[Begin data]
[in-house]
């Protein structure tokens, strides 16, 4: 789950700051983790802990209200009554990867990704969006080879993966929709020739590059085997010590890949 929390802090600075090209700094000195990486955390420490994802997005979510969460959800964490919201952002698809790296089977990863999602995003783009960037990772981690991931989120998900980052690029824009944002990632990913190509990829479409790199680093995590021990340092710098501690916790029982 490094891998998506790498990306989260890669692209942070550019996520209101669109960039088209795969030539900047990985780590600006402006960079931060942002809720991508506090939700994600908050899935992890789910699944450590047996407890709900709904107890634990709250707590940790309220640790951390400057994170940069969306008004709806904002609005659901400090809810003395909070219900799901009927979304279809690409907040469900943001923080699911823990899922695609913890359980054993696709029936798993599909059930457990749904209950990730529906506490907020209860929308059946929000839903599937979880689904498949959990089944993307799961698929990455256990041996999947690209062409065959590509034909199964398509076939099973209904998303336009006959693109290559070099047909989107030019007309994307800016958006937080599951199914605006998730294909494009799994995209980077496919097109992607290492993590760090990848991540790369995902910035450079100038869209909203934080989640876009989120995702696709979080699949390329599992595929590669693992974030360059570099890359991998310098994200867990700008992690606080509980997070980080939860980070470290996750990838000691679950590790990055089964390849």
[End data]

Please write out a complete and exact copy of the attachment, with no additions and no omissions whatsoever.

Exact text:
[in-house]
């Protein structure tokens, strides 16, 4: 789950700051983790802990209200009554990867990704969006080879993966929709020739590059085997010590890949 929390802090600075090209700094000195990486955390420490994802997005979510969460959800964490919201952002698809790296089977990863999602995003783009960037990772981690991931989120998900980052690029824009944002990632990913190509990829479409790199680093995590021990340092710098501690916790029982 490094891998998506790498990306989260890669692209942070550019996520209101669109960039088209795969030539900047990985780590600006402006960079931060942002809720991508506090939700994600908050899935992890789910699944450590047996407890709900709904107890634990709250707590940790309220640790951390400057994170940069969306008004709806904002609005659901400090809810003395909070219900799901009927979304279809690409907040469900943001923080699911823990899922695609913890359980054993696709029936798993599909059930457990749904209950990730529906506490907020209860929308059946929000839903599937979880689904498949959990089944993307799961698929990455256990041996999947690209062409065959590509034909199964398509076939099973209904998303336009006959693109290559070099047909989107030019007309994307800016958006937080599951199914605006998730294909494009799994995209980077496919097109992607290492993590760090990848991540790369995902910035450079100038869209909203934080989640876009989120995702696709979080699949390329599992595929590669693992974030360059570099890359991998310098994200867990700008992690606080509980997070980080939860980070470290996750990838000691679950590790990055089964390849």